Director: Zack Snyder
Screenplay: David S. Goyer
Story: David S. Goyer & Christopher Nolan
Cast: Henry Cavill, Amy Adams, Michael Shannon, Diane Lane, Russell Crowe, Antje Traue, Laurence Fishburne
Running Time: 143 Minutes
Music: Hans Zimmer
Zack Snyder's "Man Of Steel" is your quintessential big budget Summer superhero block buster film. That is not necessarily a bad thing, "The Avengers" showed us that. But where "The Avengers" managed to succeed, by overcoming the typical block buster excesses and cliches, "Man Of Steel" cannot. Sure, the movie has its moments, but they only prove to be a glimpse of 'what could have been' as it plods on during its 143 minute run-time.
First in line of a new reboot series, (which is to include a sequel and a Justice League film) "Man Of Steel" is essentially an origin story, which most may already be familiar with. The film opens in a desolate planet Krypton with Jor-El (Crowe), Krypton's leading scientist, and General Zod (Shannon), Krypton's military commander, at logger-heads about the fate of the doomed planet and the future of their race. Jor-El and wife Lara send their new born son, the planet's first natural birth in ages, Kal-El off to planet Earth, not before imprinting a genetic codex into his cells. Zod is furious, murders Jor-El and vows to hunt Kal-El, as he is banished to the Phantom Zone for his attempted coup before the planet explodes.
The film then shows how Clark Kent is raised in Smallville, Kansas and learns of his superpowers and alien origins from his adopted parents, Jonathan and Martha (Costner and Lane); how as an adult Kent's (Cavill) paths with reporter Lois Lane (Adams) cross; his ultimate aim and reason for existence from his hologram-ised birth father; and his ultimate showdown with General Zod & Buddies on Earth.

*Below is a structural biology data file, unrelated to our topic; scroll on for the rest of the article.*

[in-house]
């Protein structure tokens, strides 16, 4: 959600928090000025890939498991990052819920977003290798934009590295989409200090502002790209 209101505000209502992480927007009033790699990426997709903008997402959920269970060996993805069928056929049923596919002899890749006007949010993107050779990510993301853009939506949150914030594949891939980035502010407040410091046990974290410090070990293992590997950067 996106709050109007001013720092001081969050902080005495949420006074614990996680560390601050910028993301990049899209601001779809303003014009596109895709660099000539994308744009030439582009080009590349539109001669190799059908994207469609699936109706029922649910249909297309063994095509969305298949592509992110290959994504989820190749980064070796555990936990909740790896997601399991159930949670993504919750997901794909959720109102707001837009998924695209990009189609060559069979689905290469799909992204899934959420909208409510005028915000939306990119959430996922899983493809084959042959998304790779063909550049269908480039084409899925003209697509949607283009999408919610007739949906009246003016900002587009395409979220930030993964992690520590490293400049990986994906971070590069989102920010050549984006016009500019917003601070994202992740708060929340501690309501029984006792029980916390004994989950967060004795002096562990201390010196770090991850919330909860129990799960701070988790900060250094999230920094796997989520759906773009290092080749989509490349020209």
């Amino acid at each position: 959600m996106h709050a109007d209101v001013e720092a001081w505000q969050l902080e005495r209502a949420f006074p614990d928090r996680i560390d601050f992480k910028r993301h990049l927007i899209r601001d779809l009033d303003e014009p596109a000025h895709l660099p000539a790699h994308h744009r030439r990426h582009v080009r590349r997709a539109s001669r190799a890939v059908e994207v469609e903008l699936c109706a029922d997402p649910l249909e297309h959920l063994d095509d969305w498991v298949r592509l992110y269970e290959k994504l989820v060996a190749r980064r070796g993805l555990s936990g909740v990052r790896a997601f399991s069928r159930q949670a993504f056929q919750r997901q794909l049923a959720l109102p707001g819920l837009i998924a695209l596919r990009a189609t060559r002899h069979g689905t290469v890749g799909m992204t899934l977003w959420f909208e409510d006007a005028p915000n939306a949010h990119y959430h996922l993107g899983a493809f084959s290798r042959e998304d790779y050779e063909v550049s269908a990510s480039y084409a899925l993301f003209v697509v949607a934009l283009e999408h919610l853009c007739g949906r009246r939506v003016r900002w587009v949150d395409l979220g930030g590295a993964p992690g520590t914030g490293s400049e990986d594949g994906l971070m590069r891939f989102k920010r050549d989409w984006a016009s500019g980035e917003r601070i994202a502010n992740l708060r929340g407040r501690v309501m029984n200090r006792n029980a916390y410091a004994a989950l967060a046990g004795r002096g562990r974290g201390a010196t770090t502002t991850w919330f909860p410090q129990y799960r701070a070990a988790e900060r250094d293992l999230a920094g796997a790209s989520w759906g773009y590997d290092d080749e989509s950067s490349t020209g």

|Shit just got serious in Krypton|
The first half is certainly the strongest, as the film alternates between timelines. We see a young Clark Kent, struggling to come to terms with his superhuman abilities with the help of parents; and an adult Kent, constantly avoiding drawing attention to his superhuman abilities in a nomadic existence. The influence of Christopher Nolan is particularly apparent here, the movie has a somber tone and a dark mood. This makes for some of the movie's best scenes, like how Kent uses restraint and deals with an ass-hole customer at the bar he works in; or a young Kent averting disaster after his school bus topples over.
|School bus? No Biggie....|
The film's lack of humour is very apparent, especially considering how light-hearted the Christopher Reeve era Superman films were. While the filmmakers obviously look to portray a more realistic superhero for a newer audience (the original released in 1978), the essence of Superman has always been that of a fun, happy superhero. Having said that, the filmmakers cannot portray an edgy or dark Superman either. Unlike Batman, a more realistic superhero with a 'darker' side, Superman has always been straight-up, clean guy and Snyder struggles to find the balance.
|Lets cover that body up with a Superman costume...|
The acting is a bit of a mixed bag. Little known Henry Cavill is physically impressive, although a bit underwhelming in his delivery, while pretty Amy Adams does a fair job at best of playing reporter Lois Lane. The best actors are probably Kevin Costner and Diane Lane, who do a great job as Clark's adopted parents, and ever-dependable Russel Crowe as Jor-El. Michael Shannon as General Zod spews out his bad-guy dialogues with venom; but the most miscast role has to be the Daily Planet boss Perry White, played by Laurence Fishburne, producing a number of inadvertent lulz.
|"I knew I should've taken the blue pill..."|
True to form, the action sequences are pretty stunning (ensure you get to a good 3-D theater) and the high-budget is apparent. From planet Krypton (not unlike the 'real world' from "The Matrix") to Antarctica, the cinematography is pretty cool, too! The explosions and fight sequences look impressive, but are pretty overdone and chaotic at times.
A special word on Hans Zimmer's brilliant soundtrack (which you can illegally procure here). The veteran composer doesn't fail to deliver with a rich soundscape, and in a completely different feel to the original, iconic "Superman March" theme by John Williams.
"Man Of Steel" is certainly nowhere to being a great film. It keeps reverting to block buster cliches and mediocrity, and it's long running time doesn't help. However, there are some really good moments and visual delights to make it a fun theater watch (wallet withstanding of course).
- Jonathan Kent: You have to keep this side of yourself a secret.Clark Kent at 13: What was I supposed to do? Let them die?[brief pause]Jonathan Kent: Maybe...
- Lois Lane: What's the S stand for?
- Jor-El: Goodbye, my son. Our hopes and dreams travel with you.Lara Lor-Van: He will be an outcast. They'll kill him.Jor-El: How? He'll be a god to them.